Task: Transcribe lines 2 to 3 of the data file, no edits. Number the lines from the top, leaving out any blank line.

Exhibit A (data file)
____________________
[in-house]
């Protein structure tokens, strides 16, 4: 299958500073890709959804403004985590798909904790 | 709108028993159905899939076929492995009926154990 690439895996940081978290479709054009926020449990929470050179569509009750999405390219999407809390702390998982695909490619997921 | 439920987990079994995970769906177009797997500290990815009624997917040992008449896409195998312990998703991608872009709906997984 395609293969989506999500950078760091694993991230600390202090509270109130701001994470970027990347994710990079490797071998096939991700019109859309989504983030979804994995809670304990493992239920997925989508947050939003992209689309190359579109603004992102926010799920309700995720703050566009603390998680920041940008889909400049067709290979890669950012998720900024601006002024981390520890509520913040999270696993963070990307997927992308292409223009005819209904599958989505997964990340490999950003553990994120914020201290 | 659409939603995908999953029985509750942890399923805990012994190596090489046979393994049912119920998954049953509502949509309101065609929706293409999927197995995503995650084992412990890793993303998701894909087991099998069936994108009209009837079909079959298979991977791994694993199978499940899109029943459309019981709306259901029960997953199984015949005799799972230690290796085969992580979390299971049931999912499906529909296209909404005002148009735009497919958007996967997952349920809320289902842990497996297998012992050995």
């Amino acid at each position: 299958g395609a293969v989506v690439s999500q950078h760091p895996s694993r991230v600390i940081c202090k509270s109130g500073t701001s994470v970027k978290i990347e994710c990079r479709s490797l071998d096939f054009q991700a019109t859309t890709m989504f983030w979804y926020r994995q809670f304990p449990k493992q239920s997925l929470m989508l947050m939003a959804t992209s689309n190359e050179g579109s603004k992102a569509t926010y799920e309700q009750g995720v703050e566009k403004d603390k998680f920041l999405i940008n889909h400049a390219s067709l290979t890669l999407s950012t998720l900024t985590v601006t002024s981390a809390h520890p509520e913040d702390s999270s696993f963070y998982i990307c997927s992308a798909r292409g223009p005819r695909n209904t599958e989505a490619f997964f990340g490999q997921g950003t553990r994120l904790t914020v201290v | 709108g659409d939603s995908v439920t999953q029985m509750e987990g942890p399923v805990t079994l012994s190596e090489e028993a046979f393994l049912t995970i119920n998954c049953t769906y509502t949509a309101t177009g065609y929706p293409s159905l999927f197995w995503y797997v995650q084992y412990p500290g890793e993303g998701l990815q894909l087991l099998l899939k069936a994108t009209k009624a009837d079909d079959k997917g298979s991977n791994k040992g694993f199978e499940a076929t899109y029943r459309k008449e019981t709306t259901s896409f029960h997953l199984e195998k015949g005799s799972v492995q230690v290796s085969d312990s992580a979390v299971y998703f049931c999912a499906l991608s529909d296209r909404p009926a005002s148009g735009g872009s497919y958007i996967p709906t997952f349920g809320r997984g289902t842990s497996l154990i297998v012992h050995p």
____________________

């Protein structure tokens, strides 16, 4: 299958500073890709959804403004985590798909904790 | 709108028993159905899939076929492995009926154990 690439895996940081978290479709054009926020449990929470050179569509009750999405390219999407809390702390998982695909490619997921 | 439920987990079994995970769906177009797997500290990815009624997917040992008449896409195998312990998703991608872009709906997984 395609293969989506999500950078760091694993991230600390202090509270109130701001994470970027990347994710990079490797071998096939991700019109859309989504983030979804994995809670304990493992239920997925989508947050939003992209689309190359579109603004992102926010799920309700995720703050566009603390998680920041940008889909400049067709290979890669950012998720900024601006002024981390520890509520913040999270696993963070990307997927992308292409223009005819209904599958989505997964990340490999950003553990994120914020201290 | 659409939603995908999953029985509750942890399923805990012994190596090489046979393994049912119920998954049953509502949509309101065609929706293409999927197995995503995650084992412990890793993303998701894909087991099998069936994108009209009837079909079959298979991977791994694993199978499940899109029943459309019981709306259901029960997953199984015949005799799972230690290796085969992580979390299971049931999912499906529909296209909404005002148009735009497919958007996967997952349920809320289902842990497996297998012992050995």
């Amino acid at each position: 299958g395609a293969v989506v690439s999500q950078h760091p895996s694993r991230v600390i940081c202090k509270s109130g500073t701001s994470v970027k978290i990347e994710c990079r479709s490797l071998d096939f054009q991700a019109t859309t890709m989504f983030w979804y926020r994995q809670f304990p449990k493992q239920s997925l929470m989508l947050m939003a959804t992209s689309n190359e050179g579109s603004k992102a569509t926010y799920e309700q009750g995720v703050e566009k403004d603390k998680f920041l999405i940008n889909h400049a390219s067709l290979t890669l999407s950012t998720l900024t985590v601006t002024s981390a809390h520890p509520e913040d702390s999270s696993f963070y998982i990307c997927s992308a798909r292409g223009p005819r695909n209904t599958e989505a490619f997964f990340g490999q997921g950003t553990r994120l904790t914020v201290v | 709108g659409d939603s995908v439920t999953q029985m509750e987990g942890p399923v805990t079994l012994s190596e090489e028993a046979f393994l049912t995970i119920n998954c049953t769906y509502t949509a309101t177009g065609y929706p293409s159905l999927f197995w995503y797997v995650q084992y412990p500290g890793e993303g998701l990815q894909l087991l099998l899939k069936a994108t009209k009624a009837d079909d079959k997917g298979s991977n791994k040992g694993f199978e499940a076929t899109y029943r459309k008449e019981t709306t259901s896409f029960h997953l199984e195998k015949g005799s799972v492995q230690v290796s085969d312990s992580a979390v299971y998703f049931c999912a499906l991608s529909d296209r909404p009926a005002s148009g735009g872009s497919y958007i996967p709906t997952f349920g809320r997984g289902t842990s497996l154990i297998v012992h050995p």